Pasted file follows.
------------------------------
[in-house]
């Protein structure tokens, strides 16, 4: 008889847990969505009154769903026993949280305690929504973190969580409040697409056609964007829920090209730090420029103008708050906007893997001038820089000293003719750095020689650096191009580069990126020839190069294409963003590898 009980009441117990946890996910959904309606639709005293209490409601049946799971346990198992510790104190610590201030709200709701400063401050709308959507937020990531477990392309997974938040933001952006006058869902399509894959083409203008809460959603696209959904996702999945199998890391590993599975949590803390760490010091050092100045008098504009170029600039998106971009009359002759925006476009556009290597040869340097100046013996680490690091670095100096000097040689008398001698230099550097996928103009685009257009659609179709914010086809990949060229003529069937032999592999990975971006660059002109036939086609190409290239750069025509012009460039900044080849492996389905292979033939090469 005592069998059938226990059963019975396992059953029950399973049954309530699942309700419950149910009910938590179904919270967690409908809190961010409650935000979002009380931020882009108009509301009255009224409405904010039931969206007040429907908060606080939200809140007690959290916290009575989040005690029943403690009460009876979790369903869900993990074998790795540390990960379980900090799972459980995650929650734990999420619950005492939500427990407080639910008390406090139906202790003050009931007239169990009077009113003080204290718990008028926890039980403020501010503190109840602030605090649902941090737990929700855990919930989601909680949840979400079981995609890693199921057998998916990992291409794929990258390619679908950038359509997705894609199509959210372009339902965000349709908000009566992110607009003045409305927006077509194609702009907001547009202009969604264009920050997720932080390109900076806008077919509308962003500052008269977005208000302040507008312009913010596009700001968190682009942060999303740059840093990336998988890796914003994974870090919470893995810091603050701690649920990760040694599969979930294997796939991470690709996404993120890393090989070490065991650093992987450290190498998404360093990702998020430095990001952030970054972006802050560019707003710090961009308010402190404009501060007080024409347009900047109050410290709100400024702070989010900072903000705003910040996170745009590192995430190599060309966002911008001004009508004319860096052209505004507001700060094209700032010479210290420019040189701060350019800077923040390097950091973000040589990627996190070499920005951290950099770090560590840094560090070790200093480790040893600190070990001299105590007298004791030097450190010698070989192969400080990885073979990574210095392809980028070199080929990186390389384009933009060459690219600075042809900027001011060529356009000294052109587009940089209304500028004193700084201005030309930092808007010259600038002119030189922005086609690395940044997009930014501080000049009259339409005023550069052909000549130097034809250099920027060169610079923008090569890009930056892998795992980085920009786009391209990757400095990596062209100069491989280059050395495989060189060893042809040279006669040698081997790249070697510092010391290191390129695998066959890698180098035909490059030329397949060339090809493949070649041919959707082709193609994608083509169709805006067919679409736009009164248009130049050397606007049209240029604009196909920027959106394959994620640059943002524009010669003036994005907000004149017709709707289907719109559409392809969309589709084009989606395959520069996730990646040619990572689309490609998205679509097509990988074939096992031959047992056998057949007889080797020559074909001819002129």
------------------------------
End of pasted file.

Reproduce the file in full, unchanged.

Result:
[in-house]
């Protein structure tokens, strides 16, 4: 008889847990969505009154769903026993949280305690929504973190969580409040697409056609964007829920090209730090420029103008708050906007893997001038820089000293003719750095020689650096191009580069990126020839190069294409963003590898 009980009441117990946890996910959904309606639709005293209490409601049946799971346990198992510790104190610590201030709200709701400063401050709308959507937020990531477990392309997974938040933001952006006058869902399509894959083409203008809460959603696209959904996702999945199998890391590993599975949590803390760490010091050092100045008098504009170029600039998106971009009359002759925006476009556009290597040869340097100046013996680490690091670095100096000097040689008398001698230099550097996928103009685009257009659609179709914010086809990949060229003529069937032999592999990975971006660059002109036939086609190409290239750069025509012009460039900044080849492996389905292979033939090469 005592069998059938226990059963019975396992059953029950399973049954309530699942309700419950149910009910938590179904919270967690409908809190961010409650935000979002009380931020882009108009509301009255009224409405904010039931969206007040429907908060606080939200809140007690959290916290009575989040005690029943403690009460009876979790369903869900993990074998790795540390990960379980900090799972459980995650929650734990999420619950005492939500427990407080639910008390406090139906202790003050009931007239169990009077009113003080204290718990008028926890039980403020501010503190109840602030605090649902941090737990929700855990919930989601909680949840979400079981995609890693199921057998998916990992291409794929990258390619679908950038359509997705894609199509959210372009339902965000349709908000009566992110607009003045409305927006077509194609702009907001547009202009969604264009920050997720932080390109900076806008077919509308962003500052008269977005208000302040507008312009913010596009700001968190682009942060999303740059840093990336998988890796914003994974870090919470893995810091603050701690649920990760040694599969979930294997796939991470690709996404993120890393090989070490065991650093992987450290190498998404360093990702998020430095990001952030970054972006802050560019707003710090961009308010402190404009501060007080024409347009900047109050410290709100400024702070989010900072903000705003910040996170745009590192995430190599060309966002911008001004009508004319860096052209505004507001700060094209700032010479210290420019040189701060350019800077923040390097950091973000040589990627996190070499920005951290950099770090560590840094560090070790200093480790040893600190070990001299105590007298004791030097450190010698070989192969400080990885073979990574210095392809980028070199080929990186390389384009933009060459690219600075042809900027001011060529356009000294052109587009940089209304500028004193700084201005030309930092808007010259600038002119030189922005086609690395940044997009930014501080000049009259339409005023550069052909000549130097034809250099920027060169610079923008090569890009930056892998795992980085920009786009391209990757400095990596062209100069491989280059050395495989060189060893042809040279006669040698081997790249070697510092010391290191390129695998066959890698180098035909490059030329397949060339090809493949070649041919959707082709193609994608083509169709805006067919679409736009009164248009130049050397606007049209240029604009196909920027959106394959994620640059943002524009010669003036994005907000004149017709709707289907719109559409392809969309589709084009989606395959520069996730990646040619990572689309490609998205679509097509990988074939096992031959047992056998057949007889080797020559074909001819002129």